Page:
Mom Finds Deadly Surprise Hiding in 3-Year-Old’s Dresser – It Could Have Killed Her in a Terrifying Way

Mom Finds Deadly Surprise Hiding in 3-Year-Old’s Dresser – It Could Have Killed Her in a Terrifying Way

A cautionary tale has emerged from Australia that rivals any number of possible contenders for the most disgusting thing that could be found in a toddler’s underwear drawer.

Last week, Mark Pelley of Melbourne shared on social media his encounter with a 5-foot Eastern brown snake in the dresser of a 3-year-old’s bedroom.

The boy’s mother had discovered it there and called Pelley, a professional snake catcher.

As noted by the Brisbane Times, Australia’s Eastern brown is the world’s second-most venomous snake behind the Australian inland taipan.

In a brief video on his The Snake Hunter page, Pelley said, “A brown snake in an underwear drawer, that’s not something you see every day.”

“Mum Went to get some clothes for her son and found a large 5 foot brown snake instead,” he wrote in the accompanying post.


“We figured out what happened. She carried in folded washing yesterday and as she was taking clothes from clothes line, brown snake crawled into it. Then without realising, she put a bundle of folded clothes containing the world’s 2nd most venomous snake into her son’s drawers,” Pelley wrote.

@snakehunteraus 2nd most venomous snake in top underwear drawer #foryoupage #fyp #reptile #snake #viral #drawer ♬ original sound – SpongeBob background music

After one Fakebook poster questioned why no one noticed a snake amid the underwear, he said, “they weigh next to nothing and seriously – this can happen to anyone. I’ve seen people carry brown snakes in their handbag or otherwise shopping bags. One day this could happen to you.”


A poster using the name Katherine Van Langenberg offered a tongue-in-cheek reply on Pelley’s Facebook page, writing, “I was looking for an excuse to not do my laundry and I believe I just found it”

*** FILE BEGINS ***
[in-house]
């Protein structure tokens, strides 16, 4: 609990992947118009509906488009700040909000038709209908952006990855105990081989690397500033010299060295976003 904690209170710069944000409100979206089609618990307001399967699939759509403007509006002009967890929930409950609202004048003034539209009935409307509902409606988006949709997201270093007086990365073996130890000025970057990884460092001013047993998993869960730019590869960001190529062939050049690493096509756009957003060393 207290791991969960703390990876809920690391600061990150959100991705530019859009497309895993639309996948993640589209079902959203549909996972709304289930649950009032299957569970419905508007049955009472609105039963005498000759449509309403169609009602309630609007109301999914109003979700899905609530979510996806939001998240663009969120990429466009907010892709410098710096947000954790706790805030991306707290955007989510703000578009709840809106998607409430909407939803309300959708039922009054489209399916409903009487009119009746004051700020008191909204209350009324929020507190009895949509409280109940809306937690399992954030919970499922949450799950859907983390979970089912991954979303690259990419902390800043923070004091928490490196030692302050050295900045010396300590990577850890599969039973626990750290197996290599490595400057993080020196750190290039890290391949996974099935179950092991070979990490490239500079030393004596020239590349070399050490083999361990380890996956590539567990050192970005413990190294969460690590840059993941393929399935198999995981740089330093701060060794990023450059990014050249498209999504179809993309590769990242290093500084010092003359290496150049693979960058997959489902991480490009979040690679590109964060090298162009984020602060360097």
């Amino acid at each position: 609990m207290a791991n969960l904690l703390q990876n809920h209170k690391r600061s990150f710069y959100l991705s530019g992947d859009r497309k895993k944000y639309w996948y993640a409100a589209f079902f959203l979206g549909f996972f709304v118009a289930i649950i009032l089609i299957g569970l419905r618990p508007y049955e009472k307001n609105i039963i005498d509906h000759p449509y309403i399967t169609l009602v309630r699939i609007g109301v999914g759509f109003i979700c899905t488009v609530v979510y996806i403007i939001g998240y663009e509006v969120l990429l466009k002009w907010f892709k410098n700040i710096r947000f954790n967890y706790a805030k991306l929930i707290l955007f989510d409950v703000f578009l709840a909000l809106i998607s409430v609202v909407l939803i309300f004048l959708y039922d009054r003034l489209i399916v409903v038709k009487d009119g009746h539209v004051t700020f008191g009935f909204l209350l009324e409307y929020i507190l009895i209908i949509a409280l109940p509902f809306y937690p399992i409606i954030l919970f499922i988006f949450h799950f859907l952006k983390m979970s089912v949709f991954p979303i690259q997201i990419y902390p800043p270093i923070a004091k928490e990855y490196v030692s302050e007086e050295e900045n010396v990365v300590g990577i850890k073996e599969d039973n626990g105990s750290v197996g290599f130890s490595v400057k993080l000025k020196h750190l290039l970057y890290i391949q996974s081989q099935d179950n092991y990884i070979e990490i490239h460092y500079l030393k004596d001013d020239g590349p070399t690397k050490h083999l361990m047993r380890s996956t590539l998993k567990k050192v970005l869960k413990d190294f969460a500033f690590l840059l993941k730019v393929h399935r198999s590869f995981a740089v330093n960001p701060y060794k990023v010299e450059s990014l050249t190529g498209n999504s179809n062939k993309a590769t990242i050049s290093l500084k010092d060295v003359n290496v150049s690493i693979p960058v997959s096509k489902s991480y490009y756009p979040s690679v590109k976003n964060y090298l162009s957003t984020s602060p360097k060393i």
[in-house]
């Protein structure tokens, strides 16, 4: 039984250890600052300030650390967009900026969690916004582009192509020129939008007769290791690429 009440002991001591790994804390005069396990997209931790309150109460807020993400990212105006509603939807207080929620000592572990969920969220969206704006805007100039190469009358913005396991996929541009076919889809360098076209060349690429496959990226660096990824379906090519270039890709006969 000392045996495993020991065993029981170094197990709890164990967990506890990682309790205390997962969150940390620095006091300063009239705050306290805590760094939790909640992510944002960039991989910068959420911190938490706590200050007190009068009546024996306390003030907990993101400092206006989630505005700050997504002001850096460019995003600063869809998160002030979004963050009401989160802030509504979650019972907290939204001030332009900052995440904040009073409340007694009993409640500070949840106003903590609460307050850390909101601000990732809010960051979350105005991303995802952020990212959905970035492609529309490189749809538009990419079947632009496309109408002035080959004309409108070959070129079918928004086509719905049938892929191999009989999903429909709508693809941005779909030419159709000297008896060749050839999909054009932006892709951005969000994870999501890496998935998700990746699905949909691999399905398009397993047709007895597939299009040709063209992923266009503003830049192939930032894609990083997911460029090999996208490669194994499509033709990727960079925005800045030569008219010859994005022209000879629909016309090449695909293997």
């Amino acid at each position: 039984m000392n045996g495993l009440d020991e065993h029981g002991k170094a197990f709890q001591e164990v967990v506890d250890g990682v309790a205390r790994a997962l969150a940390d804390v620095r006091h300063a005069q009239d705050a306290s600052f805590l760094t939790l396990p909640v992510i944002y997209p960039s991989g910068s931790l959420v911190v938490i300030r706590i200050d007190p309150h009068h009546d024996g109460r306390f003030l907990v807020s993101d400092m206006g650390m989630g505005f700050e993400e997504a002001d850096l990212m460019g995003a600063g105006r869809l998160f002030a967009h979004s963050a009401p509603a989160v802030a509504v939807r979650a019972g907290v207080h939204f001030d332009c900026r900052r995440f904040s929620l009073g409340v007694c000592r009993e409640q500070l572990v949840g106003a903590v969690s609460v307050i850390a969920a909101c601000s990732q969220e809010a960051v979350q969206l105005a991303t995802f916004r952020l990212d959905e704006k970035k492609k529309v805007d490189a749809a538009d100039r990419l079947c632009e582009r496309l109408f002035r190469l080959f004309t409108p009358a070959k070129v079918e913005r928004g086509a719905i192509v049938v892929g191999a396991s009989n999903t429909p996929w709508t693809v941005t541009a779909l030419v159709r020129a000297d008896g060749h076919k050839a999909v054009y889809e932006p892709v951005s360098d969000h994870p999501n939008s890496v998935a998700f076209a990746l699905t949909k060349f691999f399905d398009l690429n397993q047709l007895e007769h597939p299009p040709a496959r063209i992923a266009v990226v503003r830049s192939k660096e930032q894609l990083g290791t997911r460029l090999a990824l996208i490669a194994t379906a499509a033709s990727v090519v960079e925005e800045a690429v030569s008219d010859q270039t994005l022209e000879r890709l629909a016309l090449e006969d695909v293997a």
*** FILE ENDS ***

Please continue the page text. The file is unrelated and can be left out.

Not to be outdone, a poster using the name Phil Davis chimed in, “That was a clothes call.”

John Simmons, writing on Outkick, offered his two cents.

“Apparently, if I’m ever in Australia, I could open up my backpack and find a lethal predator just chilling next to my clothes!” he wrote.

“If I ever visit Down Under, I think I’ll just stay in my hotel room. I’d like to leave with my blood still functioning properly,” Simmons said.

The snake is a common, if not welcome, visitor in Australian homes, according to the Australian Museum.

“Because the Eastern Brown Snake can cope and even thrive in areas of human disturbance, and its natural range happens to include some of the most populated parts of the country, this species is probably encountered more than any other type of snake,” its website says.

The bad news is that its venom “contains powerful presynaptic neurotoxins, procoagulants, cardiotoxins and nephrotoxins, and successful envenomation can result in progressive paralysis and uncontrollable bleeding. Occasional fatalities have occurred as a result of bleeding into the brain due to coagulation disturbances (consumptive coagulopathy).”

“This species has the unfortunate distinction of causing more deaths from snake bite than any other species of snake in Australia,” the museum’s site says.

It suggests a live-and-let-live approach: “Many bites have been a direct result of people trying to kill these snakes and could obviously have been avoided.”

This article appeared originally on The Western Journal.

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